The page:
Photo: Adobe Stock

SA rand, markets rebound after Monday bloodbath, but volatility set to continue

Forecasting the performance of our market and the rand is crystal ball stuff right now.


Photo: Adobe Stock

Analysts wishing to forecast the way South Africa’s financial markets and the battered rand will react today, Wednesday 11 March, would do well to haul out their crystal ball or lick their index finger and turn it to the morning wind. 

Such is the global volatility right now – a combination of the near-hysterical reaction to the ongoing spread of the coronavirus and the erupting oil supply war between mainly Saudi Arabia and Russia – that these tactics seem as good a method as any to predict how the markets will play out today.

The overnight performance of world markets proved a mixed bag. In New York, the three main US indexes closed nearly 5% higher. London’s FTSA 100 ended Tuesday almost flat after losing 7.7% on Monday. Asian markets were variable early on Wednesday morning, with the Shanghai Composite up 0.32%. But Japan’s Nikkei Index lost 1.52%.

JSE and rand slightly better at close of business on Tuesday

After Monday’s financial bloodbath on the local markets, which reflected the turmoil happening around the world and to which the small South African economy is a largely hapless and helpless hostage, on Tuesday 10 March the JSE rose slightly and the rand ended the day at an improved R15.94 to the US dollar, after being at R16.19 on Monday morning. 

Business Day quoted Standard Bank currency dealer Warrick Butler as saying that although the rand had strengthened on Tuesday due to US President Donald Trump’s comments about a payroll tax holiday and relief for the travel and hospitality sectors in the US to combat the coronavirus’s impact, “this is not to say the panic is over”.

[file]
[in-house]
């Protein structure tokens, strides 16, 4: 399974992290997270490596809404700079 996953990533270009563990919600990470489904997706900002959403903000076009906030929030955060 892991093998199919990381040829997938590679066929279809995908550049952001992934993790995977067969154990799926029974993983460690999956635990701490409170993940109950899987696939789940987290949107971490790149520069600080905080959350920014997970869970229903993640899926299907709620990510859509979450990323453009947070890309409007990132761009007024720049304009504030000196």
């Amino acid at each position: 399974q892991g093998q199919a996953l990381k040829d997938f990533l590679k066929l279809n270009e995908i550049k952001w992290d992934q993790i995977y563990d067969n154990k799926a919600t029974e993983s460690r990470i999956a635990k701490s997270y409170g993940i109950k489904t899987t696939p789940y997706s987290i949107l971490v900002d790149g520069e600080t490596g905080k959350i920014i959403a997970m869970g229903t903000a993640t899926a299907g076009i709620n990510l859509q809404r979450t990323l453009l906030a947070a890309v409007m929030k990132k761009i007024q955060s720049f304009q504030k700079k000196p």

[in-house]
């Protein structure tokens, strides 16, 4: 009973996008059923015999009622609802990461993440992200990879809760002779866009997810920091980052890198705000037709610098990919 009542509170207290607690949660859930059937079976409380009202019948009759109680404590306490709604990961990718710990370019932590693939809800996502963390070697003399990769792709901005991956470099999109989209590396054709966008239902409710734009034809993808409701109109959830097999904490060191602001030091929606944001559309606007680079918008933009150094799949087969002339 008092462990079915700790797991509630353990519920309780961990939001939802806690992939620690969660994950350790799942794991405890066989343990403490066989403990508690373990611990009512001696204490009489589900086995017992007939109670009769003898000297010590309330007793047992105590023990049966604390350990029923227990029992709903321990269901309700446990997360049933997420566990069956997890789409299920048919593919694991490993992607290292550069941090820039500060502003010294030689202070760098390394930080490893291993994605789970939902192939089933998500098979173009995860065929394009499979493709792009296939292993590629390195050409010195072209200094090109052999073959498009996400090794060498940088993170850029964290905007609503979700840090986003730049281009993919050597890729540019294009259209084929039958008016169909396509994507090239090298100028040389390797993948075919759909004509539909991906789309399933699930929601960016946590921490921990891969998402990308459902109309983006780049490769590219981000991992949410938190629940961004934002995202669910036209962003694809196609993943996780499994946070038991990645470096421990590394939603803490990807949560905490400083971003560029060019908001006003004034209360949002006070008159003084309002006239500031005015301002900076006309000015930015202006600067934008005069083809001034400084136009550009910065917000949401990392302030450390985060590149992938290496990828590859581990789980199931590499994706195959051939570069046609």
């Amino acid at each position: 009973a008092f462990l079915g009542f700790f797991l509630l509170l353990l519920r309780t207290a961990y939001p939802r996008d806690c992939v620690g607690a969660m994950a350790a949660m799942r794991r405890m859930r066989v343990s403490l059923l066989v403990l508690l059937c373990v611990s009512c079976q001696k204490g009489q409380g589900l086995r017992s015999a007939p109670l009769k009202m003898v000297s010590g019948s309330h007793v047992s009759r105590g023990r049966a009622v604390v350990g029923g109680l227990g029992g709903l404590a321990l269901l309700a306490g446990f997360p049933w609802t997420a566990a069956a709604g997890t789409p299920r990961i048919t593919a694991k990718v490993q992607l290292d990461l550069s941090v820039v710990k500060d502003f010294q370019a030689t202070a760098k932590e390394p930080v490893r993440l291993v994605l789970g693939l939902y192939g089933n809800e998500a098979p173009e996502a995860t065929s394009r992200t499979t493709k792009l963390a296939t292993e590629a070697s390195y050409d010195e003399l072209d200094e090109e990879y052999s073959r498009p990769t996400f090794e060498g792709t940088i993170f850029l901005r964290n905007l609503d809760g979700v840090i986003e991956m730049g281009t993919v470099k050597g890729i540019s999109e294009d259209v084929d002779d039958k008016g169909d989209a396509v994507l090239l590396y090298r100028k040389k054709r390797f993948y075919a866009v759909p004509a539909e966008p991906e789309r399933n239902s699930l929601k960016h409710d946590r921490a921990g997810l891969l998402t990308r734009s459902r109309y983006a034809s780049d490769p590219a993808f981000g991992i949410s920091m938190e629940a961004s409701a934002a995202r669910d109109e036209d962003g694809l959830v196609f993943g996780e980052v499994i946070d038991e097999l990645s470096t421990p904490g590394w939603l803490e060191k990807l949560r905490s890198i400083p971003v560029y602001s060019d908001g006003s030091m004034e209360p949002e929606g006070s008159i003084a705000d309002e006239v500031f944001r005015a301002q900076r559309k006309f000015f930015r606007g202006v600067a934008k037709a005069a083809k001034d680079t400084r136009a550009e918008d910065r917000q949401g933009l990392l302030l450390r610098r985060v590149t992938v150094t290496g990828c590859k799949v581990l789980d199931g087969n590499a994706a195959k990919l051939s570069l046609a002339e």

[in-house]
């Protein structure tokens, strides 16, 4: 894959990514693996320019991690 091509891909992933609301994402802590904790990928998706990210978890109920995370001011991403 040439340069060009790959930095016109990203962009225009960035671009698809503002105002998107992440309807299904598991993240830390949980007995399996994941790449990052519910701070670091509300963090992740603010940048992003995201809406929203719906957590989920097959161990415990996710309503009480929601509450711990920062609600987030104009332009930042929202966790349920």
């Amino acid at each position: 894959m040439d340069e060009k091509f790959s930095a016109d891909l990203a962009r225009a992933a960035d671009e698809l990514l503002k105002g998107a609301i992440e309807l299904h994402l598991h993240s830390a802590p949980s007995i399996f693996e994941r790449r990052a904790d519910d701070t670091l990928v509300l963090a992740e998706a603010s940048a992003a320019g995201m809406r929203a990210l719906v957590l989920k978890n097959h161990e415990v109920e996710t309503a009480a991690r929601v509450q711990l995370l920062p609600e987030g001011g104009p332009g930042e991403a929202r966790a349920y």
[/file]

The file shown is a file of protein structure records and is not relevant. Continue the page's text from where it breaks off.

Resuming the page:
Business Day added that the rand’s one-week implied volatility was the second highest among emerging-market currencies tracked by Bloomberg at 26.65%, just behind the Russian rouble at 31.11%.

Oil price rebound helps the markets, but prices could fall again at any time 

Another reason for the market rebound on Tuesday was a slight climb in the oil price after the market panicked when both Russia and Saudi Arabia said they would increase their oil production and flood the market, which would drive oil prices down. Iraq and Nigeria then said they would also ramp up their oil production.

The price of Brent crude rose 3% in London on Tuesday, partly on an expectation that the US would protect its own oil-producing industry, including those that produce oil from shale.

But the oil price war is still likely far from over, which could cause markets to fall again in the coming days and weeks. 

Bloomberg quotes Howie Lee, an economist at Oversea-Chinese Banking Corp, as saying:

“The market rally based on Trump’s economic stimulus alone is unlikely to be sustainable given the amount of crude that will soon be hitting the market. Any meaningful rebound will either come from coronavirus fears fading away, or Saudi Arabia and Russia returning to the negotiating table.”